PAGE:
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Trucking Costs and the Margins of Internal Trade : Evidence from a Trucking Portal in India (Inglés)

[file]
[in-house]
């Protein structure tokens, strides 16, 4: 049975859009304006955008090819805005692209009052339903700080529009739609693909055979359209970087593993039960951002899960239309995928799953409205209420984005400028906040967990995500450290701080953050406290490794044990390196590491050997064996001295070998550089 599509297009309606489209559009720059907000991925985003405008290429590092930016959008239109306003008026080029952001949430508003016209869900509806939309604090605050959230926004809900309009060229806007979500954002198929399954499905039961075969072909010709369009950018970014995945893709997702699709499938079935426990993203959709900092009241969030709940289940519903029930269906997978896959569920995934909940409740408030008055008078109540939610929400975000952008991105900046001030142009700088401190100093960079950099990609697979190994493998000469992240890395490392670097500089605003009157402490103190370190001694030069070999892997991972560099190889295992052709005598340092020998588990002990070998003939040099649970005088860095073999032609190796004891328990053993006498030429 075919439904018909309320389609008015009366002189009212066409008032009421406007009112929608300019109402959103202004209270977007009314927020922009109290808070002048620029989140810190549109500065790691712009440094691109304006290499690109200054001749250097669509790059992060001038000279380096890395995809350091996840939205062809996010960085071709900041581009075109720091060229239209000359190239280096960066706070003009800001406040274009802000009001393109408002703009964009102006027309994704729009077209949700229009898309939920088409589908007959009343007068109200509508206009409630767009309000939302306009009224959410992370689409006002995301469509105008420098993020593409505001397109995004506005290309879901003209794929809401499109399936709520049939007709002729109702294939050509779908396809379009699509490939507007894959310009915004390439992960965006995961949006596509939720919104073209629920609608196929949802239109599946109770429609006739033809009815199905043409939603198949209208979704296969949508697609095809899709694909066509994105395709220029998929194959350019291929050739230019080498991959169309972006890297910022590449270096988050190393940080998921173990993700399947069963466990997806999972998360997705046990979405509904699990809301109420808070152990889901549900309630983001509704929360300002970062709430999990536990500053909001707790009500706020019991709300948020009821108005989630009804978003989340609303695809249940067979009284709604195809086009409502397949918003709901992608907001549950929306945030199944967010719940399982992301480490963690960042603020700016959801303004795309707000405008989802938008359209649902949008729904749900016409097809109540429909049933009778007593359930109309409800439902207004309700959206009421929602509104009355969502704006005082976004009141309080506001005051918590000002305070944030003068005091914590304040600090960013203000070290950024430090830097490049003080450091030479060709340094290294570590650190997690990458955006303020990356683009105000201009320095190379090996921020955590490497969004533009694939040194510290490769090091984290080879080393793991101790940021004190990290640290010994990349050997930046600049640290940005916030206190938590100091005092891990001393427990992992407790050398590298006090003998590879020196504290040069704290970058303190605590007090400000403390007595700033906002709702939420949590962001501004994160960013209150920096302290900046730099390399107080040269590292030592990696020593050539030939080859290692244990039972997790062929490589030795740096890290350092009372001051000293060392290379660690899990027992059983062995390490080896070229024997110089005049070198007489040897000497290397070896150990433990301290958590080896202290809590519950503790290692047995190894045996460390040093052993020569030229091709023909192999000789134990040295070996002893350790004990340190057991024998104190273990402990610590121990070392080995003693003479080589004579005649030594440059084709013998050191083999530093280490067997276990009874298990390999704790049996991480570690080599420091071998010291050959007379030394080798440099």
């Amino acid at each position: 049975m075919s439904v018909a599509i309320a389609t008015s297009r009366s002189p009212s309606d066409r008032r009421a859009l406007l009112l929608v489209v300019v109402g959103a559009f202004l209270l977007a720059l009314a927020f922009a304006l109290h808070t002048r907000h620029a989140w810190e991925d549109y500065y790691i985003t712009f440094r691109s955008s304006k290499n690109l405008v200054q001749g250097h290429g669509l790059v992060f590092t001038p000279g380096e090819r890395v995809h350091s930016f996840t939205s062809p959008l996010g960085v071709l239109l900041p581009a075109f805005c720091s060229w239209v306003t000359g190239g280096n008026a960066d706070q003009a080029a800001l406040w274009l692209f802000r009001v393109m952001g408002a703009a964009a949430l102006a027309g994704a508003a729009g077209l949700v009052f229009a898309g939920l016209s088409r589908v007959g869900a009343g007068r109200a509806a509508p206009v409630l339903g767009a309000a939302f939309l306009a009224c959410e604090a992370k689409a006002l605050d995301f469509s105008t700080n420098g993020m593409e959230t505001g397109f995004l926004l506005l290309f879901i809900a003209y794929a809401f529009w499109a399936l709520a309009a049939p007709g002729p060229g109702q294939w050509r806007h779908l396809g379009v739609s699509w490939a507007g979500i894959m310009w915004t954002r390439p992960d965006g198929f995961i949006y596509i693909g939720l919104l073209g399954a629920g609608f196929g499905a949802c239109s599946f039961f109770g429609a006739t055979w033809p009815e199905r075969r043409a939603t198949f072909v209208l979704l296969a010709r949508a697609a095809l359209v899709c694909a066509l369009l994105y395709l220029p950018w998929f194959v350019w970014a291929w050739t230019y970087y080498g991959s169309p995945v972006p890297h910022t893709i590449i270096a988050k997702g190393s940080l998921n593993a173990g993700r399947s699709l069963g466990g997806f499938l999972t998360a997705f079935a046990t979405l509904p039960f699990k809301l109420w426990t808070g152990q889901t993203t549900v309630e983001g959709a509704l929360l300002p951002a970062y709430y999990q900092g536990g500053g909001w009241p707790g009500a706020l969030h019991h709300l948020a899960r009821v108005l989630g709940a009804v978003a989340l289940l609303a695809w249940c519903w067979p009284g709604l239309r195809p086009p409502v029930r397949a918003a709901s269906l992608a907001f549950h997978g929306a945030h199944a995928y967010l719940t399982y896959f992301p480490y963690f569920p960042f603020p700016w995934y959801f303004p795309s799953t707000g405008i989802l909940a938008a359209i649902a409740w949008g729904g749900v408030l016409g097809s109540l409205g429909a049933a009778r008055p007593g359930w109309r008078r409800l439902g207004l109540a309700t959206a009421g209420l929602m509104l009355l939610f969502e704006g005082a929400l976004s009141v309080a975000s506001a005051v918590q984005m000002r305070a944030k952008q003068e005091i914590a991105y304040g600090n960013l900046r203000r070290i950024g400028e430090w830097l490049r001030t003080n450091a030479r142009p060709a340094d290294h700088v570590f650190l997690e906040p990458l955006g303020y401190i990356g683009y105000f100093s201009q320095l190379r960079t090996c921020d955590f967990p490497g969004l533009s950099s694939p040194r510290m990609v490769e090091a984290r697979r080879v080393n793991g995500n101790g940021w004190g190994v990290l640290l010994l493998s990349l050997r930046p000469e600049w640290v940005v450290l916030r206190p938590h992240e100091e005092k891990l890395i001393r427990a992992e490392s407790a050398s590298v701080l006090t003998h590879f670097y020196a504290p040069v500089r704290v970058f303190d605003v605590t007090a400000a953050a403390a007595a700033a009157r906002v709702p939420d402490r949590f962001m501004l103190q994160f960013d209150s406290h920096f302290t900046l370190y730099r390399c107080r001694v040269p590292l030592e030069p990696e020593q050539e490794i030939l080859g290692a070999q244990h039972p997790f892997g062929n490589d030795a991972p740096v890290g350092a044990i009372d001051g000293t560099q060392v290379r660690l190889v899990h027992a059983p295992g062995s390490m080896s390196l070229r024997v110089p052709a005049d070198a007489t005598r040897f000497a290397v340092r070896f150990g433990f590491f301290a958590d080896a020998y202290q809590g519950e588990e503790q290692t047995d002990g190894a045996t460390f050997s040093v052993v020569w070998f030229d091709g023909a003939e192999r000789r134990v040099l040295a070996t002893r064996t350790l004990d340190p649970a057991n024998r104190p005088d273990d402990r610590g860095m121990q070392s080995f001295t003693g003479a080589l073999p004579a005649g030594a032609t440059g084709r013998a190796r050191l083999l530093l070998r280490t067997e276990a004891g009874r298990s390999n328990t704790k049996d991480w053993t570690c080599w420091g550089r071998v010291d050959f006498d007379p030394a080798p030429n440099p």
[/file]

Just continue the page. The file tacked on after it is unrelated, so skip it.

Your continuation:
This paper uses data on nearly half a million actual shipments from a trucking portal in India to provide evidence on how trucking costs depend on route characteristics and affect the intensive and extensive margins of shipment flows. The empirical analysis using pre-pandemic data (before March 24, 2020) confirms the presence of thick market externalities along a route and spillovers across routes due to network externalities, both of which confer advantages to origins and destinations with larger market sizes. The paper utilizes exogenous variations in value-added tax on gasoline across states to provide causal estimates of the elasticity of shipment flows with respect to trucking costs. The empirical estimates suggest that a 1 percent increase in trucking unit costs reduces trade flows by 2.8–3.9 percent. On the extensive margin of trade, three eastern states and several smaller territories constitute isolated regions that were largely cut off from the trading networks during the pre-pandemic period. Trucking costs increased by 32 percent during the early post-lockdown period (June 2020 to February 2021). The increase was greater along longer routes. In the short run, the increase in freight rates led to a proportionate decrease in trade flows across states. It pushed a significant number of poorer and remoter states into the ranks of isolated regions.

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